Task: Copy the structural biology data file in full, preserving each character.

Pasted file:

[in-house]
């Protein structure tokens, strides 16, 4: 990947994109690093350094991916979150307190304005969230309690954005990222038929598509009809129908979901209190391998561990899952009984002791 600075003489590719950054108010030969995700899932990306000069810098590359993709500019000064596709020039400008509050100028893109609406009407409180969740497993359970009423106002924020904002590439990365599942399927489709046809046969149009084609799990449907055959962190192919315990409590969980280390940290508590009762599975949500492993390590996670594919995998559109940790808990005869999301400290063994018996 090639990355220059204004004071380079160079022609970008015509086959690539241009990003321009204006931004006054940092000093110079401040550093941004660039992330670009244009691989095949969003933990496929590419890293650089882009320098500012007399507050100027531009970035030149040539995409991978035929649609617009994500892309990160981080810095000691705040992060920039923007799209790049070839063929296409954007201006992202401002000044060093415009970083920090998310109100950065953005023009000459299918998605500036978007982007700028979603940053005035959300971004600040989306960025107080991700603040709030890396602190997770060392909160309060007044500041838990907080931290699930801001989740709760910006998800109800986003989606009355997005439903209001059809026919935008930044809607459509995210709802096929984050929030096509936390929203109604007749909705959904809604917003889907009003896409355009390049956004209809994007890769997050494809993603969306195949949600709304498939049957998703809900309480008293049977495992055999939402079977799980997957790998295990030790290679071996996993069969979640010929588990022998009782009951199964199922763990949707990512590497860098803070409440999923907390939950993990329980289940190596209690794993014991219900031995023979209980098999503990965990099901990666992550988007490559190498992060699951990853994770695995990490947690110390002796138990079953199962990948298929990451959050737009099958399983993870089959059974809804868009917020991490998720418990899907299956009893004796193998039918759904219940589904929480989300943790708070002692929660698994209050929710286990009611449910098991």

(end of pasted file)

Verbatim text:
[in-house]
């Protein structure tokens, strides 16, 4: 990947994109690093350094991916979150307190304005969230309690954005990222038929598509009809129908979901209190391998561990899952009984002791 600075003489590719950054108010030969995700899932990306000069810098590359993709500019000064596709020039400008509050100028893109609406009407409180969740497993359970009423106002924020904002590439990365599942399927489709046809046969149009084609799990449907055959962190192919315990409590969980280390940290508590009762599975949500492993390590996670594919995998559109940790808990005869999301400290063994018996 090639990355220059204004004071380079160079022609970008015509086959690539241009990003321009204006931004006054940092000093110079401040550093941004660039992330670009244009691989095949969003933990496929590419890293650089882009320098500012007399507050100027531009970035030149040539995409991978035929649609617009994500892309990160981080810095000691705040992060920039923007799209790049070839063929296409954007201006992202401002000044060093415009970083920090998310109100950065953005023009000459299918998605500036978007982007700028979603940053005035959300971004600040989306960025107080991700603040709030890396602190997770060392909160309060007044500041838990907080931290699930801001989740709760910006998800109800986003989606009355997005439903209001059809026919935008930044809607459509995210709802096929984050929030096509936390929203109604007749909705959904809604917003889907009003896409355009390049956004209809994007890769997050494809993603969306195949949600709304498939049957998703809900309480008293049977495992055999939402079977799980997957790998295990030790290679071996996993069969979640010929588990022998009782009951199964199922763990949707990512590497860098803070409440999923907390939950993990329980289940190596209690794993014991219900031995023979209980098999503990965990099901990666992550988007490559190498992060699951990853994770695995990490947690110390002796138990079953199962990948298929990451959050737009099958399983993870089959059974809804868009917020991490998720418990899907299956009893004796193998039918759904219940589904929480989300943790708070002692929660698994209050929710286990009611449910098991």